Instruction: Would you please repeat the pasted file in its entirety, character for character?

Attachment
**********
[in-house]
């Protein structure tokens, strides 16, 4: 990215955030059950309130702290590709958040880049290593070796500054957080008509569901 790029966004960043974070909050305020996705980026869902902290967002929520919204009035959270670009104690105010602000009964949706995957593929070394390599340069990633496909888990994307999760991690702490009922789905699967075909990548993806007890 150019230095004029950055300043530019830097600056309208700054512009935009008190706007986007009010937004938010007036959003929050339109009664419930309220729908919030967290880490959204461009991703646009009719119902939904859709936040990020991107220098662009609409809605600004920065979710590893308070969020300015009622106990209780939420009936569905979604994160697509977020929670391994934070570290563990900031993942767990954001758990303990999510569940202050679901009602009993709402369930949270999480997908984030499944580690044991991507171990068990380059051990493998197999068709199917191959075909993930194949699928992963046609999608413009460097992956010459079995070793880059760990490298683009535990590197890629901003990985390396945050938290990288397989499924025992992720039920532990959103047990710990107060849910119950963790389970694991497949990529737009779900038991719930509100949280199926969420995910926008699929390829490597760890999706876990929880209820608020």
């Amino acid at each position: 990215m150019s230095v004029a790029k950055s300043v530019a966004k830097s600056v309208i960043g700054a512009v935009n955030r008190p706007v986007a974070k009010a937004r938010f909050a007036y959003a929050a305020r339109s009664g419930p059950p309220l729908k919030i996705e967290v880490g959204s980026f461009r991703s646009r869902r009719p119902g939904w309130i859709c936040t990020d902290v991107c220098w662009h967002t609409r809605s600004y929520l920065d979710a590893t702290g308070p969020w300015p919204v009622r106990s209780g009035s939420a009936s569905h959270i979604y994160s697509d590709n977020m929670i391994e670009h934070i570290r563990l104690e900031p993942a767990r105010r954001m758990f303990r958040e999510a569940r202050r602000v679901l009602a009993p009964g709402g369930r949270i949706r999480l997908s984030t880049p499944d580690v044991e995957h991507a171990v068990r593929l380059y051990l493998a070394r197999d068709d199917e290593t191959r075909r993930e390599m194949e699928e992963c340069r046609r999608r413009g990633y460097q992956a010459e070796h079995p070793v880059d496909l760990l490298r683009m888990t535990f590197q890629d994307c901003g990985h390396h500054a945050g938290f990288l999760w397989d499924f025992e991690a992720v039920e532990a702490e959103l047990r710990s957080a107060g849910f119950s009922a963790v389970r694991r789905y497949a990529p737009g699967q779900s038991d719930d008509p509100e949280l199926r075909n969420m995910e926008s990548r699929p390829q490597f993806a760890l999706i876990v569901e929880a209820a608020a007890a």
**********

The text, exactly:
[in-house]
């Protein structure tokens, strides 16, 4: 990215955030059950309130702290590709958040880049290593070796500054957080008509569901 790029966004960043974070909050305020996705980026869902902290967002929520919204009035959270670009104690105010602000009964949706995957593929070394390599340069990633496909888990994307999760991690702490009922789905699967075909990548993806007890 150019230095004029950055300043530019830097600056309208700054512009935009008190706007986007009010937004938010007036959003929050339109009664419930309220729908919030967290880490959204461009991703646009009719119902939904859709936040990020991107220098662009609409809605600004920065979710590893308070969020300015009622106990209780939420009936569905979604994160697509977020929670391994934070570290563990900031993942767990954001758990303990999510569940202050679901009602009993709402369930949270999480997908984030499944580690044991991507171990068990380059051990493998197999068709199917191959075909993930194949699928992963046609999608413009460097992956010459079995070793880059760990490298683009535990590197890629901003990985390396945050938290990288397989499924025992992720039920532990959103047990710990107060849910119950963790389970694991497949990529737009779900038991719930509100949280199926969420995910926008699929390829490597760890999706876990929880209820608020």
């Amino acid at each position: 990215m150019s230095v004029a790029k950055s300043v530019a966004k830097s600056v309208i960043g700054a512009v935009n955030r008190p706007v986007a974070k009010a937004r938010f909050a007036y959003a929050a305020r339109s009664g419930p059950p309220l729908k919030i996705e967290v880490g959204s980026f461009r991703s646009r869902r009719p119902g939904w309130i859709c936040t990020d902290v991107c220098w662009h967002t609409r809605s600004y929520l920065d979710a590893t702290g308070p969020w300015p919204v009622r106990s209780g009035s939420a009936s569905h959270i979604y994160s697509d590709n977020m929670i391994e670009h934070i570290r563990l104690e900031p993942a767990r105010r954001m758990f303990r958040e999510a569940r202050r602000v679901l009602a009993p009964g709402g369930r949270i949706r999480l997908s984030t880049p499944d580690v044991e995957h991507a171990v068990r593929l380059y051990l493998a070394r197999d068709d199917e290593t191959r075909r993930e390599m194949e699928e992963c340069r046609r999608r413009g990633y460097q992956a010459e070796h079995p070793v880059d496909l760990l490298r683009m888990t535990f590197q890629d994307c901003g990985h390396h500054a945050g938290f990288l999760w397989d499924f025992e991690a992720v039920e532990a702490e959103l047990r710990s957080a107060g849910f119950s009922a963790v389970r694991r789905y497949a990529p737009g699967q779900s038991d719930d008509p509100e949280l199926r075909n969420m995910e926008s990548r699929p390829q490597f993806a760890l999706i876990v569901e929880a209820a608020a007890a």